Consultation: Pension transfer advice: contingent charging and other proposed changes


This consultation paper from the Financial Conduct Authority sets out proposed measures to change how advisers manage and deliver pension transfer advice, particularly for defined benefit (DB) to defined contribution (DC) transfers. It is consulting on banning contingent charging and making other changes to our rules and guidance.

Significant numbers of DB scheme members have transferred to DC schemes since this was allowed in 2015. The FCA believes, given the advantages of DB pensions, the proportion of consumers advised to transfer is too high and many of these transfers will not have been in consumers’ best interests.

It is concerned that too many advisers are delivering poor advice, much of it driven by conflicts of interest in the way they are remunerated. In particular, the practice of contingent charging where advisers only get paid if a transfer proceeds creates an obvious conflict.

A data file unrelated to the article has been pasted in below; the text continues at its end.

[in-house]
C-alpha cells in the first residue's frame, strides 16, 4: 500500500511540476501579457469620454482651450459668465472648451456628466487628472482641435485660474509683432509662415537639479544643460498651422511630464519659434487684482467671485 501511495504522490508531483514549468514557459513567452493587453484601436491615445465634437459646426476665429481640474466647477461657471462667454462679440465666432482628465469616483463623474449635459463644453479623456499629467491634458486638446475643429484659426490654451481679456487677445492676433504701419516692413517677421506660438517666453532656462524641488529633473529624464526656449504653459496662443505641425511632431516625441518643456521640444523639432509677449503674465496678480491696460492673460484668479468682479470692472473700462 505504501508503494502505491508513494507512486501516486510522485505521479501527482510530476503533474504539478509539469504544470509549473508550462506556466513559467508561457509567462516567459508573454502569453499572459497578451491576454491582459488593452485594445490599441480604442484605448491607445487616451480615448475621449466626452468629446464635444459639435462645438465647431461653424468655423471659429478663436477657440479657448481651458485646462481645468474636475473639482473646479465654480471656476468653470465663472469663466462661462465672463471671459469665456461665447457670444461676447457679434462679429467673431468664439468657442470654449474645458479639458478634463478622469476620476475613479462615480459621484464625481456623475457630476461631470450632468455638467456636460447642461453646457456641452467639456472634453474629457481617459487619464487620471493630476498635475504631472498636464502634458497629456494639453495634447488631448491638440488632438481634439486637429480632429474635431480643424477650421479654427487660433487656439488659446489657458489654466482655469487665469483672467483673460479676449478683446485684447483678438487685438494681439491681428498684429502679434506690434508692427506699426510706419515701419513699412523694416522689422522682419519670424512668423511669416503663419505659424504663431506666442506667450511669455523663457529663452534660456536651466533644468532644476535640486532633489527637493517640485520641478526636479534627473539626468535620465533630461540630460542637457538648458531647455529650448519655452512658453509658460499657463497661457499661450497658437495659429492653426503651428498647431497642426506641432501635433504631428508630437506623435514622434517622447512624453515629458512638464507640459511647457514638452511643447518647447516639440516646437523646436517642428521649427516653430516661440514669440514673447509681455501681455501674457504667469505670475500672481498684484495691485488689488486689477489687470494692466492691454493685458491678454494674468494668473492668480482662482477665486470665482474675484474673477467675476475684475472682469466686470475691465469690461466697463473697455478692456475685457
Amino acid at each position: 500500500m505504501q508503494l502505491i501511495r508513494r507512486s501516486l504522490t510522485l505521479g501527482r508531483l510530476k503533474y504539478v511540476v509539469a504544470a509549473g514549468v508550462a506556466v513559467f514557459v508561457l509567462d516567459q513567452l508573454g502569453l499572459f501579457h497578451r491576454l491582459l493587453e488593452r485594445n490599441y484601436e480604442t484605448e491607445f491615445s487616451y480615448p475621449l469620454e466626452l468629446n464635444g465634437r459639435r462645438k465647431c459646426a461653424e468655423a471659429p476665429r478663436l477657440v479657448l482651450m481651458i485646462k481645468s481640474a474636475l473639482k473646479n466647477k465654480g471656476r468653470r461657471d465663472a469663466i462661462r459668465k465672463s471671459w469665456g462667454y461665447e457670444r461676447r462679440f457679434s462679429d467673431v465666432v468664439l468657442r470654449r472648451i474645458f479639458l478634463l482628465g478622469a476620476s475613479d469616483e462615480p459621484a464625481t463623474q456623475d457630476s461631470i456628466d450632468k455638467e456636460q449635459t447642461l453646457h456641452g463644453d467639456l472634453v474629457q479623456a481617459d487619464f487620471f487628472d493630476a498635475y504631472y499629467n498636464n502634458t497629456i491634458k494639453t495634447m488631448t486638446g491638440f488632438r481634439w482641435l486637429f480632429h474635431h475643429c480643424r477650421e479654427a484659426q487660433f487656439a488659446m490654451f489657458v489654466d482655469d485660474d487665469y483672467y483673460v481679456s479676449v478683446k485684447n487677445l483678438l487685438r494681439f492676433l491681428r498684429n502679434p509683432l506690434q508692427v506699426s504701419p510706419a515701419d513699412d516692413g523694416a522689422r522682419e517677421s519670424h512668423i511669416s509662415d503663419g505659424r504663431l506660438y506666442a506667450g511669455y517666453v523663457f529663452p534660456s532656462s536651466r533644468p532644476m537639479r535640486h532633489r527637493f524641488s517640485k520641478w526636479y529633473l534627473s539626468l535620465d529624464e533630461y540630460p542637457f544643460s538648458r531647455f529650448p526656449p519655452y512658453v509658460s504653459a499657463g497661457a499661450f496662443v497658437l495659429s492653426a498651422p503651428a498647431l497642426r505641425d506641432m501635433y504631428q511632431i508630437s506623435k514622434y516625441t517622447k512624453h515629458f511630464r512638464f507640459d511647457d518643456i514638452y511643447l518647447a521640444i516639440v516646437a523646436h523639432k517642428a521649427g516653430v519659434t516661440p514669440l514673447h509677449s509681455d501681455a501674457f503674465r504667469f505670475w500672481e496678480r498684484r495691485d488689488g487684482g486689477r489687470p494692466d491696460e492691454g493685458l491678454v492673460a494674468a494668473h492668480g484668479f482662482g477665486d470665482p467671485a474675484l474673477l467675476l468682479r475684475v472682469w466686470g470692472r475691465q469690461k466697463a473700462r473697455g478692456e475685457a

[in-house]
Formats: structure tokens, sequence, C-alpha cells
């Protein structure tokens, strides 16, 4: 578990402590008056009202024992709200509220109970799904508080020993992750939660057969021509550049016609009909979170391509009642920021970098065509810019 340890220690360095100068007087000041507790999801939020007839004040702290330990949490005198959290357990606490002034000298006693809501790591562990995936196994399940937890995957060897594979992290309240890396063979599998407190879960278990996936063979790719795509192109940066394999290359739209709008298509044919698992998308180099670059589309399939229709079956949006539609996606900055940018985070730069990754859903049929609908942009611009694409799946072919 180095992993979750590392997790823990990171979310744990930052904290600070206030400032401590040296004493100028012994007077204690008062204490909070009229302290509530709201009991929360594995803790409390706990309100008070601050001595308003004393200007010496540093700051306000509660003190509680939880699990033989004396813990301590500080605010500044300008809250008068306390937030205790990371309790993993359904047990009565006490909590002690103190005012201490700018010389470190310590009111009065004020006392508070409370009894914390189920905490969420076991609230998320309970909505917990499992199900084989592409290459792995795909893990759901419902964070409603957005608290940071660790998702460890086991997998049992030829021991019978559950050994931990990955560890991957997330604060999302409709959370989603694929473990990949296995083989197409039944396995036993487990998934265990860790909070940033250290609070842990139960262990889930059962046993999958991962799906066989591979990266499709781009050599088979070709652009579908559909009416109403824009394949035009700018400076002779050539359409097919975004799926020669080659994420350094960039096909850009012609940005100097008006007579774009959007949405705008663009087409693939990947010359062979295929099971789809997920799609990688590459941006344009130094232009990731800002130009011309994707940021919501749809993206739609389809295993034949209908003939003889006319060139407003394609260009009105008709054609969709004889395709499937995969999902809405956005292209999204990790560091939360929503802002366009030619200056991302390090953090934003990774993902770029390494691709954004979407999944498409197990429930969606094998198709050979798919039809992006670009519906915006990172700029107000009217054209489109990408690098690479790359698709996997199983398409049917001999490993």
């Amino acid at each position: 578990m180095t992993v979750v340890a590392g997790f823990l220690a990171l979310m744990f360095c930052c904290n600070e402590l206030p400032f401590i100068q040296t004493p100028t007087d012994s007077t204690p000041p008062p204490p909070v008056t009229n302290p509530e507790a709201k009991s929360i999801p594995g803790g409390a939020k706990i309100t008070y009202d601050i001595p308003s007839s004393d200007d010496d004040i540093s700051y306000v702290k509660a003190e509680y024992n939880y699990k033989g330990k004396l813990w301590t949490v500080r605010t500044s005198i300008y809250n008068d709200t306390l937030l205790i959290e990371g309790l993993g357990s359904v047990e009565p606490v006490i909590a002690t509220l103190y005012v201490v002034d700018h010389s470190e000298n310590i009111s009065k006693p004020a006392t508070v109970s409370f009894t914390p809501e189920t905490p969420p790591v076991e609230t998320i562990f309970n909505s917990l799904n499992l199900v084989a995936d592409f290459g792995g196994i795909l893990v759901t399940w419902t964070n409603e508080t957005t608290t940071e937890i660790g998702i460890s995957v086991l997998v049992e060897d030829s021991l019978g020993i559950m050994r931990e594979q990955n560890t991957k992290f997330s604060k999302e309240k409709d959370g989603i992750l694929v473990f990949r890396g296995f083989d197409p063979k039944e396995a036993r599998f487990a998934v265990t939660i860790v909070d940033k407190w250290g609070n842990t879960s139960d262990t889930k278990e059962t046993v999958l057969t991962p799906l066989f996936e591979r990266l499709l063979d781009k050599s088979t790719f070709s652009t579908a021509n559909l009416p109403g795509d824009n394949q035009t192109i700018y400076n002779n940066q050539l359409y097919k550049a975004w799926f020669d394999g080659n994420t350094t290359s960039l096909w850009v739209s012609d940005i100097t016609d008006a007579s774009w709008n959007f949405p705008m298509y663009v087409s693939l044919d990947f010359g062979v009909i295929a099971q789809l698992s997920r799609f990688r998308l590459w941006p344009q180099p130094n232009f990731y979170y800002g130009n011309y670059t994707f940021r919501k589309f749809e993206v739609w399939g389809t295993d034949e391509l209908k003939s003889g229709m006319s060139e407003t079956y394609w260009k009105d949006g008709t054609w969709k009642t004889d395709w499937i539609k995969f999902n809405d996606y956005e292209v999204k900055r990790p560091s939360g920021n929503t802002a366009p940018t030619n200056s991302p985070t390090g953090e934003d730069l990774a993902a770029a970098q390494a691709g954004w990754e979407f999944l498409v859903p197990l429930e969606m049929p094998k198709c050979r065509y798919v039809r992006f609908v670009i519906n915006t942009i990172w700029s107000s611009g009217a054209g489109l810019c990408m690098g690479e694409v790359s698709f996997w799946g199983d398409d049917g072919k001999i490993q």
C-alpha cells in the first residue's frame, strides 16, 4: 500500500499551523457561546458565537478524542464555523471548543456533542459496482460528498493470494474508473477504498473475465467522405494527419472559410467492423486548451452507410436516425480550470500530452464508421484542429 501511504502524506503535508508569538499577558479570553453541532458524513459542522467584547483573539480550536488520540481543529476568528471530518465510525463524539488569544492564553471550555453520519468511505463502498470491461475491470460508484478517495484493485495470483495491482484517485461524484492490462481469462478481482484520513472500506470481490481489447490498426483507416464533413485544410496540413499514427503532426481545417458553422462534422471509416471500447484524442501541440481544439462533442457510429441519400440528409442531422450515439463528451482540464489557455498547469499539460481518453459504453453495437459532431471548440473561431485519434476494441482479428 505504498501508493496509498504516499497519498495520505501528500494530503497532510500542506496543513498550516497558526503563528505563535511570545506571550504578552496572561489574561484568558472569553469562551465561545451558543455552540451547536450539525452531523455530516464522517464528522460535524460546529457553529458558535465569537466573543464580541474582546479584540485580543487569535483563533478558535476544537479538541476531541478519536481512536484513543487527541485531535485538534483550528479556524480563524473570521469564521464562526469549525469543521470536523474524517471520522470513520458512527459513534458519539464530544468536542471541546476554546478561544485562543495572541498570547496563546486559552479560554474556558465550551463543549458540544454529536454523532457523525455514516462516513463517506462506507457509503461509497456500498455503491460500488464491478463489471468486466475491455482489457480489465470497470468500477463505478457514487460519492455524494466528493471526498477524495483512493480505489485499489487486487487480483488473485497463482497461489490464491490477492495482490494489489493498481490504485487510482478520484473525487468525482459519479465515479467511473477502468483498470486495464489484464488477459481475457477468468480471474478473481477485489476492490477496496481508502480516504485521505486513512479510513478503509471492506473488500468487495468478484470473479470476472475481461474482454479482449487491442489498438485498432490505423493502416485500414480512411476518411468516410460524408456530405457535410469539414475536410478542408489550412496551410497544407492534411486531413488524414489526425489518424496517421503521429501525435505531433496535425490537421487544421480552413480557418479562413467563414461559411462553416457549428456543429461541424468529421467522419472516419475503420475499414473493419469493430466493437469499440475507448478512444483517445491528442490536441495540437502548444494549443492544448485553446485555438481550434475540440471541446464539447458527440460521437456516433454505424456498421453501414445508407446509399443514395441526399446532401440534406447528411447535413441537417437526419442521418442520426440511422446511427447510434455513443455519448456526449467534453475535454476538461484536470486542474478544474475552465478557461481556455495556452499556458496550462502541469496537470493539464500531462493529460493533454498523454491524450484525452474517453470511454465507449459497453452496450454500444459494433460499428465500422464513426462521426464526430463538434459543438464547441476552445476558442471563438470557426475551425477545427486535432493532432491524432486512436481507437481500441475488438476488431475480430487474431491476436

Most consumers are advised on a contingent charging basis. The FCA found that 69% of consumers are advised to transfer despite its view that most customers would be best advised not to transfer. It  estimates that the harm created by unsuitable DB transfer advice is up to £2bn each year.

As a result of this, FCA intends to intervene to protect consumers by banning advisers from using contingent charging except for a small group who it considers are likely to benefit from a transfer. There is also a significant conflict arising where clients sign up for an ongoing advice proposition. This can result in charges being paid throughout a 20 to 30-year retirement period. So it is also consulting on proposals to address the conflict of interest created by ongoing charges.

The consultation closes on 30 October 2019.